One of the major proposals in the draft Center for Medicare and Medicaid Services (CMS) rule that was released on the 15th is to increase the de minimas allowed actuarial value band. Currently the regulation allows a plan to be included in a metal band if it is within two Actuarial Value (AV) points of the target band for normal bands, and within a point in either direction for the targeted Cost Sharing Reduction Silver plans. So that means a standard Silver plan which should be a 70% AV could be anywhere from 68% AV to 72% AV. The proposed modification would allow for a plan to qualify for a band if it was no more than four points below or two points above the target. A Silver plan would be anywhere from 66% AV to 72% AV.
All else being equal, a lower AV means a slightly lower premium. It also means higher out of pocket spending for patients. But all else is seldom equal so things can get messy.
This has significant distributional consequences. And these consequences are not entirely straightforward as the individual market is a complex market. Let’s start looking at the easiest scenarios and then build in complexity. We will need to divide the analytical units into four groups. The vertical split of a 2×2 grid are people who either have met their out of pocket limit or have not incurred sufficient claims to meet their out of pocket limit. The horizontal split is between people who receive premium tax credits that are keyed to the price of the second Silver and people who are not receiving premium tax credits and thus pay the full premium out of pocket.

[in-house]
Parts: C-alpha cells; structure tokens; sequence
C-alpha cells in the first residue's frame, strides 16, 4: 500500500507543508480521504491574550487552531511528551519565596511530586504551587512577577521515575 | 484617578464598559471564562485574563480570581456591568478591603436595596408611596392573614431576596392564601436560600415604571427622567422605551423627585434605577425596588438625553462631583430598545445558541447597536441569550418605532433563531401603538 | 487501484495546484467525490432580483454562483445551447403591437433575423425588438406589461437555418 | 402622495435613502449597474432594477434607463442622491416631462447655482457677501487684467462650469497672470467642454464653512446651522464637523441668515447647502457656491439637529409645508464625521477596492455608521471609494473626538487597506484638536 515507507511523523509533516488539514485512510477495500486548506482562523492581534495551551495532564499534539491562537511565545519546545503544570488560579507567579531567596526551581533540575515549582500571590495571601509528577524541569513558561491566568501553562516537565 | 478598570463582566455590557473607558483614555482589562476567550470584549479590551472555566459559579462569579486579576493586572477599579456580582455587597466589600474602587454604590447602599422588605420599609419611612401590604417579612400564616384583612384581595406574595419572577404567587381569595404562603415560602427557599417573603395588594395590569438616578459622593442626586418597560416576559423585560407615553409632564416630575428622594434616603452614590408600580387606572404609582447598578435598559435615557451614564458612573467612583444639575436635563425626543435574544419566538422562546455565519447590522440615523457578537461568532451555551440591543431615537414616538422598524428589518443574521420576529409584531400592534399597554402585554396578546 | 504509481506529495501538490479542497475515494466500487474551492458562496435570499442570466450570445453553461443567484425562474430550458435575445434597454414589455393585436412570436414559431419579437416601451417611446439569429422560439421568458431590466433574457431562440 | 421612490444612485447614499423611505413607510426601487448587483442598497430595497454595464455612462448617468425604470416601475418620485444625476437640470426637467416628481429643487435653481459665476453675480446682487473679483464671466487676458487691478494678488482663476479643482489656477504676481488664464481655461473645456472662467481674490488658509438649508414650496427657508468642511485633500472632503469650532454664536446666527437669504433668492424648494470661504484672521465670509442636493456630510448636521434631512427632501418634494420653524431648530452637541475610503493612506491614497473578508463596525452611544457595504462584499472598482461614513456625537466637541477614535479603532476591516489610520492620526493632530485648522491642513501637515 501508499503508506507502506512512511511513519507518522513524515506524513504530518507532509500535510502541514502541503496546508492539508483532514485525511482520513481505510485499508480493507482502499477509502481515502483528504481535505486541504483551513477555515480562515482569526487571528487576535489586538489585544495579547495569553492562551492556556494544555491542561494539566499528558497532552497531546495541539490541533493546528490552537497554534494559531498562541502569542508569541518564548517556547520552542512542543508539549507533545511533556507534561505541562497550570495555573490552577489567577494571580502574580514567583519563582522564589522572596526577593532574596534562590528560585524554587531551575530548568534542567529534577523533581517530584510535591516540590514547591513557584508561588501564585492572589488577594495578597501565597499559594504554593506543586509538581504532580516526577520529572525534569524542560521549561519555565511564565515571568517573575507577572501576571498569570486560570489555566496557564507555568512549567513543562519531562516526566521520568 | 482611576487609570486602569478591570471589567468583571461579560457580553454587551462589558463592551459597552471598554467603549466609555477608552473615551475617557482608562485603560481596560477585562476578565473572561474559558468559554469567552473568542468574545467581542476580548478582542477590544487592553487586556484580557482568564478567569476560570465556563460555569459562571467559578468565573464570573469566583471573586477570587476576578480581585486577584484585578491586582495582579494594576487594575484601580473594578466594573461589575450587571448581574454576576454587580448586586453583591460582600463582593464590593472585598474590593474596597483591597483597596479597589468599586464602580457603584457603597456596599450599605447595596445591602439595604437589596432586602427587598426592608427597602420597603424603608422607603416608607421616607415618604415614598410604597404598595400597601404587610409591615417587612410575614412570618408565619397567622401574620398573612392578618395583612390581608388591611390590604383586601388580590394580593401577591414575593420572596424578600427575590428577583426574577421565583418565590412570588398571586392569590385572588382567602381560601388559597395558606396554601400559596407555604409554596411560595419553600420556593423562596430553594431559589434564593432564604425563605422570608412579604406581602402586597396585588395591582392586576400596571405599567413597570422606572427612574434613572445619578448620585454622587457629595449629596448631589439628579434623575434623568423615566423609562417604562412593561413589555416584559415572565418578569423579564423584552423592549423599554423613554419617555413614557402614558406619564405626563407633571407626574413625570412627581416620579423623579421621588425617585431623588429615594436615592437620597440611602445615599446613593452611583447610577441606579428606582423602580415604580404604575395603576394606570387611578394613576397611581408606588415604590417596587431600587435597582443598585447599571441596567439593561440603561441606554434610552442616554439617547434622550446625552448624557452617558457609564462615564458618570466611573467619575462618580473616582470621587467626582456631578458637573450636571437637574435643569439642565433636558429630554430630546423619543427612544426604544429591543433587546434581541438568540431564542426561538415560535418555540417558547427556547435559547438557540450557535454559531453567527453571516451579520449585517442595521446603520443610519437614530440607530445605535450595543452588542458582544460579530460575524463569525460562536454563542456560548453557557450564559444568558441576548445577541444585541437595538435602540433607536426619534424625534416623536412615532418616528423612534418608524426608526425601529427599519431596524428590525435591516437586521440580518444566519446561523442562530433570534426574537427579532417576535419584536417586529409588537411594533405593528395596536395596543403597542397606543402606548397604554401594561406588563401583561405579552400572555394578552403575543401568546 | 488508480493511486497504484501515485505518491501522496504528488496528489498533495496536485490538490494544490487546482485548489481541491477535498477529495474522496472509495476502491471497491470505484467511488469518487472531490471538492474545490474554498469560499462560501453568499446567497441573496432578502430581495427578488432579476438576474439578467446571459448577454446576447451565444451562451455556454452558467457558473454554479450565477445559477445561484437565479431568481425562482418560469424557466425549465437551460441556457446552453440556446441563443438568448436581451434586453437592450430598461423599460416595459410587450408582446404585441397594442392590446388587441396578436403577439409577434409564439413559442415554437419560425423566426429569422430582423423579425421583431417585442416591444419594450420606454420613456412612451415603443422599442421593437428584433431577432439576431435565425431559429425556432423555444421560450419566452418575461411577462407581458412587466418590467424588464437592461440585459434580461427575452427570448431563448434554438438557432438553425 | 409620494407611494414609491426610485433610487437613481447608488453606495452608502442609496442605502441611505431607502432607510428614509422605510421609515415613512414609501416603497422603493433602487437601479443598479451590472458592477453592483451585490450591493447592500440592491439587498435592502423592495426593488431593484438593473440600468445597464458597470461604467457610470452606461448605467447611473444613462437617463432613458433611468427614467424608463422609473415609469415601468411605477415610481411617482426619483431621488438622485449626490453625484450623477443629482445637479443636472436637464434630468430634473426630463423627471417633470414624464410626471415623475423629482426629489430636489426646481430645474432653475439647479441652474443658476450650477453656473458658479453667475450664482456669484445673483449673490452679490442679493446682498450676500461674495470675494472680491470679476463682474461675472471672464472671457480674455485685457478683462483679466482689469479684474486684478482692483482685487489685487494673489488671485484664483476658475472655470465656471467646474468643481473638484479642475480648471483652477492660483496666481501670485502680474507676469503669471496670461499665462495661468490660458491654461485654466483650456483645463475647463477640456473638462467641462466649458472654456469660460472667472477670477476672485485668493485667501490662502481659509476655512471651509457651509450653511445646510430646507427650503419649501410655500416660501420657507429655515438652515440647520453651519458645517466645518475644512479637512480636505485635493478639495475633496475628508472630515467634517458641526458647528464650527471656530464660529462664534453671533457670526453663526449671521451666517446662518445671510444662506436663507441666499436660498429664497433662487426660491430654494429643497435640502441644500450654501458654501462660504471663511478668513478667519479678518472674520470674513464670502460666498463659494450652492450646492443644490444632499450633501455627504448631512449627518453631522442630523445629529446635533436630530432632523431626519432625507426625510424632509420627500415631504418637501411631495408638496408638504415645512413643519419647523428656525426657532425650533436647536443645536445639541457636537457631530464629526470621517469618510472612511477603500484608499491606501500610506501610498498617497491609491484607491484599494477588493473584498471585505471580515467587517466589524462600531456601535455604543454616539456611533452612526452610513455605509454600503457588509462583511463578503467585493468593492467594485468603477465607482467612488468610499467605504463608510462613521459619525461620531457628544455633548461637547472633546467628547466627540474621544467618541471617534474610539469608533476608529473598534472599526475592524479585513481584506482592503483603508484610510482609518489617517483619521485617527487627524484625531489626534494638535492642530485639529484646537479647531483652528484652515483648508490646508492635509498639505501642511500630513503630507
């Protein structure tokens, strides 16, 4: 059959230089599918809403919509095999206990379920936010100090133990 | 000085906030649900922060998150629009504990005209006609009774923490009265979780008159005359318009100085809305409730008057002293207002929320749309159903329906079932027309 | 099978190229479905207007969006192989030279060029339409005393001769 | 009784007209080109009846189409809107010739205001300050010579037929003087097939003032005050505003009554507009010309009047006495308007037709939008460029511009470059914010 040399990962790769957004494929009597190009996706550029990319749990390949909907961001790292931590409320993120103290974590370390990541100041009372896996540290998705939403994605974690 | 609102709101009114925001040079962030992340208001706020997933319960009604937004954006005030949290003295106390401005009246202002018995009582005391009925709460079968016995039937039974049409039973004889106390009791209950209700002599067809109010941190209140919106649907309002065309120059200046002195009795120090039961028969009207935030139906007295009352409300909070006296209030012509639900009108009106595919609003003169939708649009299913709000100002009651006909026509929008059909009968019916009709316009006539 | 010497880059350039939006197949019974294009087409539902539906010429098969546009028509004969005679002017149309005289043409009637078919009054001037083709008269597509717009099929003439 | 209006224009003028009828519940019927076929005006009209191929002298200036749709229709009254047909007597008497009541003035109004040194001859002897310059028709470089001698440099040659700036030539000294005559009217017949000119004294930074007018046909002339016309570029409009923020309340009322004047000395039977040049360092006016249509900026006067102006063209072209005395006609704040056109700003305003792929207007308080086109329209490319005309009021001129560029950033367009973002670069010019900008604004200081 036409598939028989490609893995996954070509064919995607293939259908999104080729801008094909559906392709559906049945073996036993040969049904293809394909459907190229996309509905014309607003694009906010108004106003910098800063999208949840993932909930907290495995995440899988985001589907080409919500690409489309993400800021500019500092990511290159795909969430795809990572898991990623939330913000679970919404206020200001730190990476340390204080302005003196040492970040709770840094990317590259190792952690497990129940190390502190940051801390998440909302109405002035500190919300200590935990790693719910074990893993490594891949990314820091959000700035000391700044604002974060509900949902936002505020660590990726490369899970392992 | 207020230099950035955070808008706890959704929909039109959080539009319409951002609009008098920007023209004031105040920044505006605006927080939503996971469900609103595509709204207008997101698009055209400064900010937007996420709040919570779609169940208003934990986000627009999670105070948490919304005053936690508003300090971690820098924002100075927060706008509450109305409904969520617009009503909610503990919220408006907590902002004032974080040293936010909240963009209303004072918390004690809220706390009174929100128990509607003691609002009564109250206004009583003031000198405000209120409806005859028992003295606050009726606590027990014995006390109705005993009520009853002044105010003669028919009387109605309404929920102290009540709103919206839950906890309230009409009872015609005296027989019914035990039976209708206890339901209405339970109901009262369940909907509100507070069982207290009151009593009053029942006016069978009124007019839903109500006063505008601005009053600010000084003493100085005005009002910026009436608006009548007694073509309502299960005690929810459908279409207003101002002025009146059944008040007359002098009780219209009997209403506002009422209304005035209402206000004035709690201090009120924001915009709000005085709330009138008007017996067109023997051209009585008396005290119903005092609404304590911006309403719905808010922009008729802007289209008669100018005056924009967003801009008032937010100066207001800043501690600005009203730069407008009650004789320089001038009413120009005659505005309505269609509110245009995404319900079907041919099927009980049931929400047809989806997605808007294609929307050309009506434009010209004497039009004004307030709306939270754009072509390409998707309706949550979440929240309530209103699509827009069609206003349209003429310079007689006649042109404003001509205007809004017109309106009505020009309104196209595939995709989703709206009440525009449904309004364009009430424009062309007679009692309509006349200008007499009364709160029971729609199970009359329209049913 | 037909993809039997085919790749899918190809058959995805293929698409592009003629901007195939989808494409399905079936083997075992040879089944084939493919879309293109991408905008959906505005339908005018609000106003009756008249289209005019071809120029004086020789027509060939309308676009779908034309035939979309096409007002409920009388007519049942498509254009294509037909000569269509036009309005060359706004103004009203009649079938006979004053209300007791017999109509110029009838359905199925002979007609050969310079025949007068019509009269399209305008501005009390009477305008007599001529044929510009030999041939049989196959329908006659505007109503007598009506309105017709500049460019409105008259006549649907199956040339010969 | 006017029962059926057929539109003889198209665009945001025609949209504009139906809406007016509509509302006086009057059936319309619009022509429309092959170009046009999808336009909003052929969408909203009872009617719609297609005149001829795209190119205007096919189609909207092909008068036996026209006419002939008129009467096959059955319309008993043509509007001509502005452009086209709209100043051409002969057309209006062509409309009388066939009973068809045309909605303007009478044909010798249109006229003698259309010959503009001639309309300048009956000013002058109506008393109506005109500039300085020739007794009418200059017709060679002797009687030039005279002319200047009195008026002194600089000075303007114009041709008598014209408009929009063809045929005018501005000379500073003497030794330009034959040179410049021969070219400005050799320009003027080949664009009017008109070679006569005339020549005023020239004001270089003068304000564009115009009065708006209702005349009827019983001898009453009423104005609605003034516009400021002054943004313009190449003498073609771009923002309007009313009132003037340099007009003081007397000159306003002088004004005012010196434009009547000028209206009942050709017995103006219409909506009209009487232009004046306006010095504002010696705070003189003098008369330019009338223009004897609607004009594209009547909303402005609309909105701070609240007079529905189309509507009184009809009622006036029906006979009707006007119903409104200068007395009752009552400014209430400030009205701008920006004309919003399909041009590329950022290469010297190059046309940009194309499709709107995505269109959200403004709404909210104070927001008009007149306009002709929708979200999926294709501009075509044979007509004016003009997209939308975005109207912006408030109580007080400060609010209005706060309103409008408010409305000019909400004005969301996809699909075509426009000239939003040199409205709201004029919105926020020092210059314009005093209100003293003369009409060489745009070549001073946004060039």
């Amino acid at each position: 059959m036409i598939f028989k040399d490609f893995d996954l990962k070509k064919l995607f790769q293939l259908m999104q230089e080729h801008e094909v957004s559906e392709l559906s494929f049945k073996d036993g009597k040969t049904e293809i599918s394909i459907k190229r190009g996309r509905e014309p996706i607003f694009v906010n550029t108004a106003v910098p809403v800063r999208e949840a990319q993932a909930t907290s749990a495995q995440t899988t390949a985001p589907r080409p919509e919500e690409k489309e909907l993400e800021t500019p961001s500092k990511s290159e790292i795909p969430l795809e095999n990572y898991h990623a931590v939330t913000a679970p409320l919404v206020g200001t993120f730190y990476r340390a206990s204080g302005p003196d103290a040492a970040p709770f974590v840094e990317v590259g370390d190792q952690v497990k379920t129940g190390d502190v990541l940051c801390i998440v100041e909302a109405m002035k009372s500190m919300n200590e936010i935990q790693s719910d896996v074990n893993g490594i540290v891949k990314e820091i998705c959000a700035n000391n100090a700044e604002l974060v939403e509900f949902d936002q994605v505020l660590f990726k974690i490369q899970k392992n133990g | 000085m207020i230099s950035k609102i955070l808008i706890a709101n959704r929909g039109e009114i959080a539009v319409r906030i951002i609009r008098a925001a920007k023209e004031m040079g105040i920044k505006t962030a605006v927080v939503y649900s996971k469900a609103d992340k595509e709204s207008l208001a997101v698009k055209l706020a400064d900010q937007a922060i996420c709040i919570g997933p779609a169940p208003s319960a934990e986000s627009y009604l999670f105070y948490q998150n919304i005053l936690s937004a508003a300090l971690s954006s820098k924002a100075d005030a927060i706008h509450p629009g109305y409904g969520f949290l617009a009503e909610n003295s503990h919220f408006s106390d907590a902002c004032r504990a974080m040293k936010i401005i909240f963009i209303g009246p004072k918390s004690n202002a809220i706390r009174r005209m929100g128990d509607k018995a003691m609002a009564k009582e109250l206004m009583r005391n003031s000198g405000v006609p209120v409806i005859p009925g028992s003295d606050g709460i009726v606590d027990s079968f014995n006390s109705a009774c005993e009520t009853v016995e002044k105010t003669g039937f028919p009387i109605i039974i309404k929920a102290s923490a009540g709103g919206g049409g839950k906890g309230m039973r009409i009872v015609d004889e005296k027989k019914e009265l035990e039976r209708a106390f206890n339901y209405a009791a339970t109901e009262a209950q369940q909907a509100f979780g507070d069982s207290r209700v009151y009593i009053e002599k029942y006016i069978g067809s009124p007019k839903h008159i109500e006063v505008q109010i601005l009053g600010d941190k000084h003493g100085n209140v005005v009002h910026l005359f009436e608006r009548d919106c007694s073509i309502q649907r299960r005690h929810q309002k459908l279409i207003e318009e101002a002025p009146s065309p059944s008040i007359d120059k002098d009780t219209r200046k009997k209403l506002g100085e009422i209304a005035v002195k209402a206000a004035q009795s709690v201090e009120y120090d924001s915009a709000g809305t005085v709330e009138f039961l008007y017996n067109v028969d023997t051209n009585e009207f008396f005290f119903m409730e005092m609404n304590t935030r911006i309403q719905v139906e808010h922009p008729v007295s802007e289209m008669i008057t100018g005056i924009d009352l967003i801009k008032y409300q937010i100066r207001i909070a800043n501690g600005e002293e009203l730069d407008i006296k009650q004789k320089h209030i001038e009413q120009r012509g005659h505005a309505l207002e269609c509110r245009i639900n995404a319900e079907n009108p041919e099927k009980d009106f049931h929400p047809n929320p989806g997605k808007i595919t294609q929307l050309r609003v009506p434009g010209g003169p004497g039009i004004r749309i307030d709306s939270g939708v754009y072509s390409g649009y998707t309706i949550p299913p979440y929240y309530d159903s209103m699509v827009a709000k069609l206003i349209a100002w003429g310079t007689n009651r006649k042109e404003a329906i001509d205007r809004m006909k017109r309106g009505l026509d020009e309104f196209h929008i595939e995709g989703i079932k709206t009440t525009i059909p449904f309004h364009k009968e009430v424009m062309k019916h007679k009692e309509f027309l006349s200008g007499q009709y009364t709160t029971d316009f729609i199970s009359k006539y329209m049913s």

We will only look at individual beneficiary consequences.
The simplest scenario to analyze is a market that has converged with multiple carriers. Indianopolis, Indiana is a good example. There are two carriers that currently offer Silver plans with 68% AV with similarly narrow networks and very similar pricing. The strategic logic of that situation will have both carriers offer Silver plans that would be near 66% AV as soon as they could.
That produces a nice simple outcome matrix:
Individuals who are receiving subsidies and have significant claims that matched their out of pocket maximum under a 68% AV Silver are indisputably worse off. They will face higher cost sharing. If all cost sharing is from deductibles (an oversimplification), they will go from having a $4,400 deductible to a $4,850 deductible. They do not benefit from lower premiums as the federal government is the risk bearer and reward recipient of lower premiums as the subsidy formula is based on the federal government filling in the gap between the calculated individual contribution as determined by income and the cost of the second least expensive Silver.
Individuals who have not met their out of pocket maximum and are subsidized for a 68% Silver will still not meet their out of pocket maximum and their post-subsidy premium will not change. They are indifferent.
Individuals who are not subsidized and who meet their out of pocket maximum are almost always worse off. They have a small gain in lower premiums (2% drop in AV leads to a 2.4% premium drop on first estimate) but higher cost sharing. There is a small sliver of individuals whose costs above current cost sharing is less than the premium drop. But this is a sliver of people whose total costs are within $100 of the current out of pocket maximum.
The big winners of this change from a beneficiary point of view are individuals who are not subsidized and who are under the out of pocket maximum. They have no incremental cost sharing and they have lower premiums. If the non-subsidized market is extremely price sensitive this will bring in more healthy individuals as prices will fall slightly.
This is the simplest scenario. This intuition should serve people well, but things will get complicated.